How do I git reset –hard origin/whatever branch I have checked out?

Issue

I’m trying to write a git deployment script, but the script has to update several servers and they aren’t all on the same Git branch. Ideally the script should need just one command, to the effect of “git reset –hard origin/whateverBranchThisServerIsOn”.

Now, I understand that I can do:

git reset --hard origin/foo

to reset my git environment to the remote foo branch. However, what I’d like to do is reset to a remote branch, but not “foo” specifically, just “the remote of whatever branch the machine currently has checked out (ie. what branch shows up when you do git branch“.

I’ve tried:

git reset --hard origin

and:

git reset --hard origin/HEAD

and:

git reset --hard HEAD

but they all either checkout other branches, or (in the last case) don’t get the remote commits. Surely there is some way to say git reset --hard origin/CURRENT_BRANCH?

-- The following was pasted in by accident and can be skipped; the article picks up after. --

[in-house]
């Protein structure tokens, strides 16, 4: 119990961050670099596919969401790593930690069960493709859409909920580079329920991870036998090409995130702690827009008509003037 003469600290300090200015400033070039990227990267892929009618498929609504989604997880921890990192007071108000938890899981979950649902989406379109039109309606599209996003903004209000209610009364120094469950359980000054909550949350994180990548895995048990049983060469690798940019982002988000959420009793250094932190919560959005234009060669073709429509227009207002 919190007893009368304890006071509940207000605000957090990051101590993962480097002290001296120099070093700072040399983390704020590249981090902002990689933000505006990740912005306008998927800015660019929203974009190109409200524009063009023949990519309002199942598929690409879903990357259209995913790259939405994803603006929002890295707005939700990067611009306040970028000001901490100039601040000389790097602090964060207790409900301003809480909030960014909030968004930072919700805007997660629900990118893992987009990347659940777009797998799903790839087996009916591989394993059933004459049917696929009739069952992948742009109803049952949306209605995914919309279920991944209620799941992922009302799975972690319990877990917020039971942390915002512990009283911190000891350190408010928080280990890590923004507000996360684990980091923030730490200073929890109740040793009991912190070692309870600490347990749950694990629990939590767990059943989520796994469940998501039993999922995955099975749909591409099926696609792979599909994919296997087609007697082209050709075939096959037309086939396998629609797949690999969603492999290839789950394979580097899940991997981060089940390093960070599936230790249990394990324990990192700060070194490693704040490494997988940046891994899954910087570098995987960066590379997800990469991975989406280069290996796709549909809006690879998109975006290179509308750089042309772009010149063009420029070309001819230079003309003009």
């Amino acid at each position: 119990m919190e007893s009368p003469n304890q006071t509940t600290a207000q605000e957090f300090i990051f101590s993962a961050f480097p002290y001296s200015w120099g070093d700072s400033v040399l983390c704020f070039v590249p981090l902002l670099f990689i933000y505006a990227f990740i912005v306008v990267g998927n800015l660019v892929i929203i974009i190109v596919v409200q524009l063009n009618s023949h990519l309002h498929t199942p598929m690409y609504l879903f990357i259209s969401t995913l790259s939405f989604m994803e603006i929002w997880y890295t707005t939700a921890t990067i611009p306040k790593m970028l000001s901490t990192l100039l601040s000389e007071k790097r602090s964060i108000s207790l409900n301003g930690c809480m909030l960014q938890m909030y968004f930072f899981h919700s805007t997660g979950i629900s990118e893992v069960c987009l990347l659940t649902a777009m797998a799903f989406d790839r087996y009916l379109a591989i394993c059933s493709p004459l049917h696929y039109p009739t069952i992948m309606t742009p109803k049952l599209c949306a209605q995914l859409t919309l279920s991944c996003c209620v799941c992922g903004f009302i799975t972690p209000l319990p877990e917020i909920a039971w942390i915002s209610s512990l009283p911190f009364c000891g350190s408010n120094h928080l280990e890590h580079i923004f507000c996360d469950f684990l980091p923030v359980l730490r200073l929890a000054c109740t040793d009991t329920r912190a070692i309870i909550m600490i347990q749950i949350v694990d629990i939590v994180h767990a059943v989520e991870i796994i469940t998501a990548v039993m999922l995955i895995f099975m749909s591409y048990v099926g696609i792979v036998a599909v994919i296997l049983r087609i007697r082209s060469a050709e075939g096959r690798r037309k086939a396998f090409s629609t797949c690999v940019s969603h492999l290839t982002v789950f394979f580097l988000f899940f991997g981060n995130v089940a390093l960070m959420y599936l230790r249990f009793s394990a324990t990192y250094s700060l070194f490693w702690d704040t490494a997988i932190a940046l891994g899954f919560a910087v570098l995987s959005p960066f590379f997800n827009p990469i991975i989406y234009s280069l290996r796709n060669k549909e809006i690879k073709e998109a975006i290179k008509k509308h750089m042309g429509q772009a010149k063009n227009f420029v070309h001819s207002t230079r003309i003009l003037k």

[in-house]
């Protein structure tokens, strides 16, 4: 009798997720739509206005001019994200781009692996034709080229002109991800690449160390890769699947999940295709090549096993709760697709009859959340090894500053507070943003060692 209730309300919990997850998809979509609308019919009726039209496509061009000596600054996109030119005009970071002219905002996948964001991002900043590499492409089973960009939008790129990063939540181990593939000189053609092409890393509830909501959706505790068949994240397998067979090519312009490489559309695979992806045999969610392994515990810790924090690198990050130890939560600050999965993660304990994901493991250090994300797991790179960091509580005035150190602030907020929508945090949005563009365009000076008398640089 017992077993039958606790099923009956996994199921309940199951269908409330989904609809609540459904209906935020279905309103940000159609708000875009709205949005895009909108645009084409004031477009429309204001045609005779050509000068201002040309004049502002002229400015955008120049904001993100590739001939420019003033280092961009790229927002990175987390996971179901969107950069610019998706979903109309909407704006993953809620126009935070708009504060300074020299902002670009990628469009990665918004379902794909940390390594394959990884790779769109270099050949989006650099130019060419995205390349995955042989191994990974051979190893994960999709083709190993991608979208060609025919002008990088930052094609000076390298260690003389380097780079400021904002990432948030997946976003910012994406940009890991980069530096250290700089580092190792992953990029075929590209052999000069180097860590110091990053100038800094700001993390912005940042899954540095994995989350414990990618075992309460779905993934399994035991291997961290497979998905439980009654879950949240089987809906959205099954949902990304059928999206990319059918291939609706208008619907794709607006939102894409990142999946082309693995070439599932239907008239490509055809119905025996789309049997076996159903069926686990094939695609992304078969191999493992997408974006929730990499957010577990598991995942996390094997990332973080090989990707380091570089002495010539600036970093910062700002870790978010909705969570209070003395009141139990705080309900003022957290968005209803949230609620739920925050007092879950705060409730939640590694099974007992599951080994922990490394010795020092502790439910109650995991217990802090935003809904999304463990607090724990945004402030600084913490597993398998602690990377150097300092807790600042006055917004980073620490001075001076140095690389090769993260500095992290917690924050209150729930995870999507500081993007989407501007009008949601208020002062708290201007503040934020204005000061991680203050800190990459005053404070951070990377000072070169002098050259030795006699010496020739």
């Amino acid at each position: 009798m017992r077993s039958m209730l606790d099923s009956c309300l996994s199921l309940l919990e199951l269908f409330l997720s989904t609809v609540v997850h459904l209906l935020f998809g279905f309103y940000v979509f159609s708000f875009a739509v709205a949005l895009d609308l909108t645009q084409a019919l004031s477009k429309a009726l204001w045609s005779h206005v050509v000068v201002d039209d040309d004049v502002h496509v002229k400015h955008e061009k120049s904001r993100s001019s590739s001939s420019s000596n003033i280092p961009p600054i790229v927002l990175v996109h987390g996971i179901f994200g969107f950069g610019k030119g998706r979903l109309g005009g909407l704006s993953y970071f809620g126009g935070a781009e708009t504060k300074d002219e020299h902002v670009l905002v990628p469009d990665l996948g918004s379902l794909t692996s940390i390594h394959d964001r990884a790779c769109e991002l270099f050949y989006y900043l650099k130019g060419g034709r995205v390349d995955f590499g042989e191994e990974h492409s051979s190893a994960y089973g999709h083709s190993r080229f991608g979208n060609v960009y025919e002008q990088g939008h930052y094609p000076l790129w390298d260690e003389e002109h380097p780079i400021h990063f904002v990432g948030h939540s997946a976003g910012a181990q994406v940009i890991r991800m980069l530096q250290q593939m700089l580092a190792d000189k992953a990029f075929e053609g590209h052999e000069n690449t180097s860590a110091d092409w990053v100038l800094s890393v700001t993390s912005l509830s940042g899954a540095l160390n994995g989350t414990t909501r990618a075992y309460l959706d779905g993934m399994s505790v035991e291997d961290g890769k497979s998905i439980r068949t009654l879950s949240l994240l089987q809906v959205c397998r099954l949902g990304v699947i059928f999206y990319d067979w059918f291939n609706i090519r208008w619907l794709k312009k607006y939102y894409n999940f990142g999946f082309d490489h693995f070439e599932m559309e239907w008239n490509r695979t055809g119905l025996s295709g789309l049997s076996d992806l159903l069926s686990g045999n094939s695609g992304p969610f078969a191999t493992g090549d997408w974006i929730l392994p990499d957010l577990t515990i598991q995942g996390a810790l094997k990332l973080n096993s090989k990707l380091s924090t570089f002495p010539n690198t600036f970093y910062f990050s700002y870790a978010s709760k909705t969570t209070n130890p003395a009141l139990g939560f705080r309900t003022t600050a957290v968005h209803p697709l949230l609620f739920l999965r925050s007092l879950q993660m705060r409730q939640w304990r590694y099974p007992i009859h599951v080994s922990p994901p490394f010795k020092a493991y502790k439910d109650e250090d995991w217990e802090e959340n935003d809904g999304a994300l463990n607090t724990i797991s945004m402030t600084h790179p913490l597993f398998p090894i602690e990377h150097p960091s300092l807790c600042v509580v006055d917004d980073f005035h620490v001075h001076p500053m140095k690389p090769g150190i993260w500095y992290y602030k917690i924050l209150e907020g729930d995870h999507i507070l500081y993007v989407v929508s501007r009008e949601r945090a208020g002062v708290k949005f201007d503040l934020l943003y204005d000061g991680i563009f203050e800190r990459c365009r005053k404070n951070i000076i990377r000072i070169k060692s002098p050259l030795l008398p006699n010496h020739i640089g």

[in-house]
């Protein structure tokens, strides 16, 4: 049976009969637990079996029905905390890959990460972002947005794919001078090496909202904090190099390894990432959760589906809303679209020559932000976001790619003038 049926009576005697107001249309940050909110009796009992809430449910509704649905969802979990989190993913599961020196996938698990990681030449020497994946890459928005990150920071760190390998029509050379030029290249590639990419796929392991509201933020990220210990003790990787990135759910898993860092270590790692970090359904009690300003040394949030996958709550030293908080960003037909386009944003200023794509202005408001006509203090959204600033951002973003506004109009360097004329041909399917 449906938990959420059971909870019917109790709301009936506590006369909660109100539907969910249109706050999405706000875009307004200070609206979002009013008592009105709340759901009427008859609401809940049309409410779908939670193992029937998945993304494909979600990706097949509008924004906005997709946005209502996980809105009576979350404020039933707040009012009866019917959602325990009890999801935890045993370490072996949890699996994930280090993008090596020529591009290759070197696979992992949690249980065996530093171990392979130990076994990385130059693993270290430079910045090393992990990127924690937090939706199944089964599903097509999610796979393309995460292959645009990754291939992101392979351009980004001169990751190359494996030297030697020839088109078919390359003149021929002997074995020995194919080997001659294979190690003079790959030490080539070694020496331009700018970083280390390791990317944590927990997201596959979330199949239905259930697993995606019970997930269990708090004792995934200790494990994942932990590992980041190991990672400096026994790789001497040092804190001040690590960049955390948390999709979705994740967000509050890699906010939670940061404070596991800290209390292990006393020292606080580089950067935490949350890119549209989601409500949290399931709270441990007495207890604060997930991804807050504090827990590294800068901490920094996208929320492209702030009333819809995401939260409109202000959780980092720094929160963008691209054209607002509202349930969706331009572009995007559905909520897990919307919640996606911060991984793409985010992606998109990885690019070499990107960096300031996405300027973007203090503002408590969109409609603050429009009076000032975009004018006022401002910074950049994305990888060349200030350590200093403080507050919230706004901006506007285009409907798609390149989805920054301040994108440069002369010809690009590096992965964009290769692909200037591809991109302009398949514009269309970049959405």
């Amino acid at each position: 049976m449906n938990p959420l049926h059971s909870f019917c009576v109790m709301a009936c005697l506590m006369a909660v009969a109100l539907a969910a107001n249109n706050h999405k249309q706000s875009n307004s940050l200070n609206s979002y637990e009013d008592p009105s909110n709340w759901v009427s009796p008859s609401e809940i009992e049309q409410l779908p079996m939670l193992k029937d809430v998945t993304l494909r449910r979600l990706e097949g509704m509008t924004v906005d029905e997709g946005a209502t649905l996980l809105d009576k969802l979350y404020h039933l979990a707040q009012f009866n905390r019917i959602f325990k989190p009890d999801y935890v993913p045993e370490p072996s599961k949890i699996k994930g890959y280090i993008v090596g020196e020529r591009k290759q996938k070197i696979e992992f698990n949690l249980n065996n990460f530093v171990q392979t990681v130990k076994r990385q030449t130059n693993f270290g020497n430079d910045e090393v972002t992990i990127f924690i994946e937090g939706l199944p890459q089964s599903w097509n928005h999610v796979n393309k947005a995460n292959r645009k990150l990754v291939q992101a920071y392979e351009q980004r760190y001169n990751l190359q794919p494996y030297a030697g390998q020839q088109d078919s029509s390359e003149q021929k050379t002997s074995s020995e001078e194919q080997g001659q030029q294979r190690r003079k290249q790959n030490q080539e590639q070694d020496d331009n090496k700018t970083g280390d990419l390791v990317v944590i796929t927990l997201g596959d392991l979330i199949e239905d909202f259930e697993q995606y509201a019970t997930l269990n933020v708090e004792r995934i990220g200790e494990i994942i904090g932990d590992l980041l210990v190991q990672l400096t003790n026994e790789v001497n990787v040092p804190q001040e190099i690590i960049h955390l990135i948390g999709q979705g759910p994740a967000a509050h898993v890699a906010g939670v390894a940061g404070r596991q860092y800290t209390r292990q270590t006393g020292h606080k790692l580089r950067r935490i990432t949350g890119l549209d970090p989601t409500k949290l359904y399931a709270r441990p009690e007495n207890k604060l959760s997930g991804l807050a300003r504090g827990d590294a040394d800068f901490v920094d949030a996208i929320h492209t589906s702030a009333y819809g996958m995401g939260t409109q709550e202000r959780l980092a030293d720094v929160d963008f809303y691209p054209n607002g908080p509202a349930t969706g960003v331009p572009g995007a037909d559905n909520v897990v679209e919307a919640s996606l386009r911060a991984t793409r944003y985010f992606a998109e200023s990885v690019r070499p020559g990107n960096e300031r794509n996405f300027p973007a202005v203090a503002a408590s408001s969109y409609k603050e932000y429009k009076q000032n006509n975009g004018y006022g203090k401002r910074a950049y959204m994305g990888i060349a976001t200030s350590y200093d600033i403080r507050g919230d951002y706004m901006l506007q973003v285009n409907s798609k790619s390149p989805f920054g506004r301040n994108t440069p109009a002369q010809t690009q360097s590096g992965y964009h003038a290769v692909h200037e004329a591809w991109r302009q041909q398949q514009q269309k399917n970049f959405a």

Solution

The idea of “the branch I have checked out” is a little malformed. There is no 1:1 relationship between branches like that. Your branch may not have an “origin” at all. But it can have a remote tracking branch, which may (or may not) have the same name as the one you are on. Reading man gitrevisions, it looks specifying [email protected]{upstream} should work to do what you want. But I haven’t tested it.

Answered By – Andy Ross

This Answer collected from stackoverflow, is licensed under cc by-sa 2.5 , cc by-sa 3.0 and cc by-sa 4.0

Leave a Reply

(*) Required, Your email will not be published